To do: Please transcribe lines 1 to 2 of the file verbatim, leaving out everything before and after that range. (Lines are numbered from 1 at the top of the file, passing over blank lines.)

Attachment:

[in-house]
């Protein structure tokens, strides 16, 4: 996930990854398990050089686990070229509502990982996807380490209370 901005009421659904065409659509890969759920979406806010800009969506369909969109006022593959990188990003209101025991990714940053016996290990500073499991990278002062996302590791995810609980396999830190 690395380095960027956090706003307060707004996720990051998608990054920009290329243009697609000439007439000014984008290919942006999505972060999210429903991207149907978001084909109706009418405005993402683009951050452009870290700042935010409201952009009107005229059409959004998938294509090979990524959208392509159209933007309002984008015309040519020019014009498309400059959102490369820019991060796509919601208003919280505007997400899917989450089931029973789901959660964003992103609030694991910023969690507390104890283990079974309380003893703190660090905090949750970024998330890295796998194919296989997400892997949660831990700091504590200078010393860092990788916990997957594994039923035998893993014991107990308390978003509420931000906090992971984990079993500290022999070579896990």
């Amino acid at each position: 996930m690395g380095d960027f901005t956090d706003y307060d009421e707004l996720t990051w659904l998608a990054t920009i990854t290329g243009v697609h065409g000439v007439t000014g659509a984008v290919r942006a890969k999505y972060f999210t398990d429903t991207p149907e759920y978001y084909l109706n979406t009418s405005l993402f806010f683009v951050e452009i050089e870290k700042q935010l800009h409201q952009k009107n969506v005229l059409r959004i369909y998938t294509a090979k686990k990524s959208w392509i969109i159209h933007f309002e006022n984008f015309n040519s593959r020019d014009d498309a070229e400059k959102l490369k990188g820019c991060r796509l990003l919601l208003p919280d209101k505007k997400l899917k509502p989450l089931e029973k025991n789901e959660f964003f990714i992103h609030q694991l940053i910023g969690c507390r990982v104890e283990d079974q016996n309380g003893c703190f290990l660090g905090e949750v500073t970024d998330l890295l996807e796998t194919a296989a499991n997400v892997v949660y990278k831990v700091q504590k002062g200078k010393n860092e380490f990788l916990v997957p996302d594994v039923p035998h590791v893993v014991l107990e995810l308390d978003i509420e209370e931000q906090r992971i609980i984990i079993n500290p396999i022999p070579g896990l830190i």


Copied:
[in-house]
């Protein structure tokens, strides 16, 4: 996930990854398990050089686990070229509502990982996807380490209370 901005009421659904065409659509890969759920979406806010800009969506369909969109006022593959990188990003209101025991990714940053016996290990500073499991990278002062996302590791995810609980396999830190 690395380095960027956090706003307060707004996720990051998608990054920009290329243009697609000439007439000014984008290919942006999505972060999210429903991207149907978001084909109706009418405005993402683009951050452009870290700042935010409201952009009107005229059409959004998938294509090979990524959208392509159209933007309002984008015309040519020019014009498309400059959102490369820019991060796509919601208003919280505007997400899917989450089931029973789901959660964003992103609030694991910023969690507390104890283990079974309380003893703190660090905090949750970024998330890295796998194919296989997400892997949660831990700091504590200078010393860092990788916990997957594994039923035998893993014991107990308390978003509420931000906090992971984990079993500290022999070579896990």